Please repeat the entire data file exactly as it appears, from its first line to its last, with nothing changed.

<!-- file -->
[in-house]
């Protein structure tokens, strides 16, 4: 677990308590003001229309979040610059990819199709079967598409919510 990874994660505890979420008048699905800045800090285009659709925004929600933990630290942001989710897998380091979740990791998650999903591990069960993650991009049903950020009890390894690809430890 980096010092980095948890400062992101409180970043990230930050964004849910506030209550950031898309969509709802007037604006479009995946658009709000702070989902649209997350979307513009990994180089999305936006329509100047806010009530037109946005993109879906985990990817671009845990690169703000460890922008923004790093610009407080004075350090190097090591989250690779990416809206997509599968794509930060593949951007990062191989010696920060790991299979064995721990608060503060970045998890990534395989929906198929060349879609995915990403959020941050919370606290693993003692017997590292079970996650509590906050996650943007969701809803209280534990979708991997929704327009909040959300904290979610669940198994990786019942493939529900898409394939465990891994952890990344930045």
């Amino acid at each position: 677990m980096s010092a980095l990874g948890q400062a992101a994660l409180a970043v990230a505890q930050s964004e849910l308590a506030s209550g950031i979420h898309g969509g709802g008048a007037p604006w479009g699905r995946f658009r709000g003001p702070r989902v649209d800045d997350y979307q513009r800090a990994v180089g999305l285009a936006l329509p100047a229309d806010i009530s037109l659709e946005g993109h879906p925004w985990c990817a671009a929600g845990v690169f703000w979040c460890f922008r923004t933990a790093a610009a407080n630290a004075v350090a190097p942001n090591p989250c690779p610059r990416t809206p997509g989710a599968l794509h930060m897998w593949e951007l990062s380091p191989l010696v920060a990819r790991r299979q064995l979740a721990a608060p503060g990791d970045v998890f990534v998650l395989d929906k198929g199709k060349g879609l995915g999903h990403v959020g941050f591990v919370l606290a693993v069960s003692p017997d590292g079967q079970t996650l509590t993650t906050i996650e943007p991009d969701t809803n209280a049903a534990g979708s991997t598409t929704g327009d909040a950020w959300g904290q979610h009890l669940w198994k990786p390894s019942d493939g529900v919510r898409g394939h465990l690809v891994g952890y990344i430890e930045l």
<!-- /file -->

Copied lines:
[in-house]
């Protein structure tokens, strides 16, 4: 677990308590003001229309979040610059990819199709079967598409919510 990874994660505890979420008048699905800045800090285009659709925004929600933990630290942001989710897998380091979740990791998650999903591990069960993650991009049903950020009890390894690809430890 980096010092980095948890400062992101409180970043990230930050964004849910506030209550950031898309969509709802007037604006479009995946658009709000702070989902649209997350979307513009990994180089999305936006329509100047806010009530037109946005993109879906985990990817671009845990690169703000460890922008923004790093610009407080004075350090190097090591989250690779990416809206997509599968794509930060593949951007990062191989010696920060790991299979064995721990608060503060970045998890990534395989929906198929060349879609995915990403959020941050919370606290693993003692017997590292079970996650509590906050996650943007969701809803209280534990979708991997929704327009909040959300904290979610669940198994990786019942493939529900898409394939465990891994952890990344930045």
């Amino acid at each position: 677990m980096s010092a980095l990874g948890q400062a992101a994660l409180a970043v990230a505890q930050s964004e849910l308590a506030s209550g950031i979420h898309g969509g709802g008048a007037p604006w479009g699905r995946f658009r709000g003001p702070r989902v649209d800045d997350y979307q513009r800090a990994v180089g999305l285009a936006l329509p100047a229309d806010i009530s037109l659709e946005g993109h879906p925004w985990c990817a671009a929600g845990v690169f703000w979040c460890f922008r923004t933990a790093a610009a407080n630290a004075v350090a190097p942001n090591p989250c690779p610059r990416t809206p997509g989710a599968l794509h930060m897998w593949e951007l990062s380091p191989l010696v920060a990819r790991r299979q064995l979740a721990a608060p503060g990791d970045v998890f990534v998650l395989d929906k198929g199709k060349g879609l995915g999903h990403v959020g941050f591990v919370l606290a693993v069960s003692p017997d590292g079967q079970t996650l509590t993650t906050i996650e943007p991009d969701t809803n209280a049903a534990g979708s991997t598409t929704g327009d909040a950020w959300g904290q979610h009890l669940w198994k990786p390894s019942d493939g529900v919510r898409g394939h465990l690809v891994g952890y990344i430890e930045l």